The blurb and bio are into her editor. I do believe those were harder for her to write than the whole manuscript. But then Marne makes writing fantasy stories about love look pretty darn easy.

Things are moving right along. I can't wait until I get to purchase the first copy.

Stay tuned...

The best friend of an author

Summertime is almost here. Time to blow out the cobwebs.

Just like everyone else, I wear many hats in life. Wife, mother, friend, daughter, grand-daughter, sister, aunt, office manager, volunteer, critique partner, animal lover, dog walker (or at least I should be) and cat scratcher. And of course, writer. In the summer time, I’m also a gardener.

And summer is almost here! (I know, I only get two of those exclamation points in my whole life. Do blogs count, too?) I love flowers. I love grass. I love bees and birds and I love getting my hands dirty (although I really hate it when my cats have been in my garden).

On Saturdays, I head outside as soon as I get up and sometimes it’s getting dark before I remember to come back in or eat. My days seem like they are only a couple hours long. And normally, what is going on in my head is my current wip.

While I’m digging holes, pulling weeds and rearranging plants (you know, kinda like furniture, moving them from one side of the yard to the other), my characters talk to each other. While I’m deadheading or raking leaves, my make-believe world is blossoming and growing. I sit in my lawn chair or on a log and hand-water, (because I like to, not because I don’t have sprinklers) and I plan the next scene.

Then, when the sun goes down, I come inside to my computer and get it all down on paper, so to speak. For me, writing comes easier in the summertime. I don’t understand why, but digging in the dirt clears my mind and makes way for creativity.

I love the summer and it’s almost here! (Crap. I’ve used both of them now.)
I’d love to know who else gardens. And if you don’t, what helps clear your mind?

Saturday, April 16, 2011

The beginning of a new romance novel

Well, a new experiment for me; a romance novel taking place on Maui, Hawaii.  Check out the progress on my page!

Susan Palmer

Sunday, April 10, 2011

Lost Poetry Found and other stuff!

What I'm listening to: "Blessed Silence" by An Empty House
Do you ever have one of those days where you find something and go "Cool! This is fun!" Well, I found some of my old poetry. So, tell me what you think... unless it sucks...

Being nice--you know, the sweet,
Quiet wallflower who smiles 
Brightly as You release 
Frustration upon her shoulders.
A five foot, three inch Atlas
Character forced to merely Exist
as a Prop for this Giant Promethian Challenge
                                               Marne Kirstatter
Well, that satisfied my need to validate my poetry, which brings me to a subject I've been thinking about today. A fellow writer-friend of mine is on the down side of her writing. We've all experienced it... Or at least those of us who are more human than android have. Sometimes writers need validated, and that is a very difficult thing to get when you are not published or winning contests. We need someone to tell us that our dream is worth while, that our writing is valuable, and that we don't suck Easter eggs.
And sometimes, we don't get that. I hear all the time (and it's true), writing is a solitary occupation. 
BUT there are ways to make it less so:
Join an on-line writers' group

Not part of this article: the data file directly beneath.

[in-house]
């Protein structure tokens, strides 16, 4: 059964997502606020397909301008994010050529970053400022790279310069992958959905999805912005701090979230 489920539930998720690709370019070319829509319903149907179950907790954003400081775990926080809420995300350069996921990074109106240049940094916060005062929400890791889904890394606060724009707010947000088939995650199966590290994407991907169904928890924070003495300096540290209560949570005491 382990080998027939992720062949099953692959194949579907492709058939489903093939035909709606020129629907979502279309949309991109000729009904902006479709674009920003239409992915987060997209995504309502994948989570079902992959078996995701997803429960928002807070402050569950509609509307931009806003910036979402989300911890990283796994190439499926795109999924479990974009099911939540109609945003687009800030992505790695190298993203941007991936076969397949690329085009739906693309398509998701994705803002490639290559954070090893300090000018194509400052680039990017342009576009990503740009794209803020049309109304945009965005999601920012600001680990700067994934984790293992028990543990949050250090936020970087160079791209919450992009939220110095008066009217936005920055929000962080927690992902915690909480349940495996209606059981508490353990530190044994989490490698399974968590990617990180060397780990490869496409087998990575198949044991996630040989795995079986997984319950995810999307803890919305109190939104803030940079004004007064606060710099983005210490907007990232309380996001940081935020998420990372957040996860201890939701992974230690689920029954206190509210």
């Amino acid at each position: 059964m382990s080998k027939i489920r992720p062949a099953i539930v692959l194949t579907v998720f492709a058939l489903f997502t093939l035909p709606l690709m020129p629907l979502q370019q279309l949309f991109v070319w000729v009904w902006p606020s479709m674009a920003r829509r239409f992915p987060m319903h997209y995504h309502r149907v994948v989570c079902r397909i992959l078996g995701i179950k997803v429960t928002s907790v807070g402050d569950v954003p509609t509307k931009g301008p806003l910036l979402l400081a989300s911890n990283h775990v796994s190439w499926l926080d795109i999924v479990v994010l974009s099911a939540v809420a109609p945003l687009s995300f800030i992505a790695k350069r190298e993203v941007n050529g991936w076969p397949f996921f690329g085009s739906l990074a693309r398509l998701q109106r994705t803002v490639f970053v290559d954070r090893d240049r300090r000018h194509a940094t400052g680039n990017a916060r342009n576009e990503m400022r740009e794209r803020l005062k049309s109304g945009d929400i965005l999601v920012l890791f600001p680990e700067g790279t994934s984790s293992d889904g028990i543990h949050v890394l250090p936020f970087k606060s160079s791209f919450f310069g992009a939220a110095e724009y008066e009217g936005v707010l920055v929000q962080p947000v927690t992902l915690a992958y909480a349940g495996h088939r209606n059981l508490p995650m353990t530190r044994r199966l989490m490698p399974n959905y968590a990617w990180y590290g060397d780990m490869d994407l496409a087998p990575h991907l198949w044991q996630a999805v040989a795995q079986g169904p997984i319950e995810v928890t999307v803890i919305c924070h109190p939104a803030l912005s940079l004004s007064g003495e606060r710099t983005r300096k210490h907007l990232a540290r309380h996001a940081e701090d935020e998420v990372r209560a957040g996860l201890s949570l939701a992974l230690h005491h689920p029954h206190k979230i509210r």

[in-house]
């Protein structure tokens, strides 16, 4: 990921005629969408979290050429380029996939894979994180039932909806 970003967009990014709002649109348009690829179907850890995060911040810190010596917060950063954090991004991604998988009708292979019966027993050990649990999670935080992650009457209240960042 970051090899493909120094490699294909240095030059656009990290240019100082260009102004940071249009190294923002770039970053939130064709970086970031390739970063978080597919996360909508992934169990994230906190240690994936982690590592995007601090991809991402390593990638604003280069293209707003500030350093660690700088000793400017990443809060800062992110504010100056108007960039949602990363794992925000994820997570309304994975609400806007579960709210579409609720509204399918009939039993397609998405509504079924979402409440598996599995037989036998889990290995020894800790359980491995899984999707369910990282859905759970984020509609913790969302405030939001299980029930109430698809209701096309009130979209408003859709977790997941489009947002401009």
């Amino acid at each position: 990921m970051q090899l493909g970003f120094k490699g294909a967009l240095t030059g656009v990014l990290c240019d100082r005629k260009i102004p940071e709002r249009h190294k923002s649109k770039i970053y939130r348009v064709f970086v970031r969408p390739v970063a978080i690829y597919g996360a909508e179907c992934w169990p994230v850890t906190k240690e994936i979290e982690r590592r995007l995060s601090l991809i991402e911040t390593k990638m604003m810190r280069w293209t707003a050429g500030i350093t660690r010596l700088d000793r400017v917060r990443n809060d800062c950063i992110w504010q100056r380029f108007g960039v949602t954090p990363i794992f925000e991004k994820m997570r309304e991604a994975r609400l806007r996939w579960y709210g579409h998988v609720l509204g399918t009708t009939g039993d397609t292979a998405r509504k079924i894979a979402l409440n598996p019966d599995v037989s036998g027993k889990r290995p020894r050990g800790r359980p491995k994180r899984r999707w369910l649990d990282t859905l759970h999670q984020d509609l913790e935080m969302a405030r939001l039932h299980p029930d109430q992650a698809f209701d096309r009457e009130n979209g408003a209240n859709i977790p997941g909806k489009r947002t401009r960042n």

Join a critique group (RMFW has some, RWA has a million...)
Join a writers group (a live one)
Go to conferences (The Colorado Gold is a GREAT One, and I'm going to the Crested Butte Writers' this year, too)
Go to workshops (RMFW is offering some, see Vicki's earlier posts)
Enroll in a Creative Writing class
Okay, that's all I can think of off the top of my head. But the theme here is, GET OUT THERE and SOCIALIZE! if writing is a solitary life, it's because you're allowing it to be.
And I think that's as much for me, as for anyone else. A reminder not to sit in my house and mope, but to get out, get the stink blown off me (as my mother used to say), and get the brain juices flowing...

Tuesday, April 5, 2011

What if you woke up naked...

     Notice I'm going for the cheap 'sex sells' titles. I'll pull you in and then give you something that is not lewd or lascivious in the least. Tell you what, you read on and I'll work some sexy stuff in somewhere.

     'What if' questions. Do you use them? It's probably the only way I've ever started a story. 'The Knights of Naclurita' posted here under my story tab, started with, 'What if there had been dragons in the old west?' The story doesn't really answer that question, but it doesn't have to. It was merely a prompt to get me writing. The "What if" is a very useful thing.

     Now, I can't take credit for thinking up the 'What if'. It was pointed out to me as something writers do whether they know it or not. Stephen King did it for me in 'On Writing' and maybe somebody did it for him. I don't know. But once he brought it to my attention, 'What if' became my favorite tool. Every one of my stories owes its existence to countless 'What ifs'.

     The big one gets the story rolling and the juices flowing. Let's pose a what if for the sake of this post. What if there was a draft lottery like in the sixties and seventies and if your number came up, you had to work two years as a sex worker? As you can see, I'm working on fulfilling my promise of lewdness. And, by the way, any of you want to use that, go ahead, it's a gift.

     Okay, now we've got the backdrop and probably the central conflict from which all other conflict will spring. But I for one, need characters to tell me the story. So, what if there was a hermaphrodite whose number came up and what if this society put hermaphrodites to death as freaks of nature? Bingo, bango, bongo, main character with a built in big, huge, humungous problem.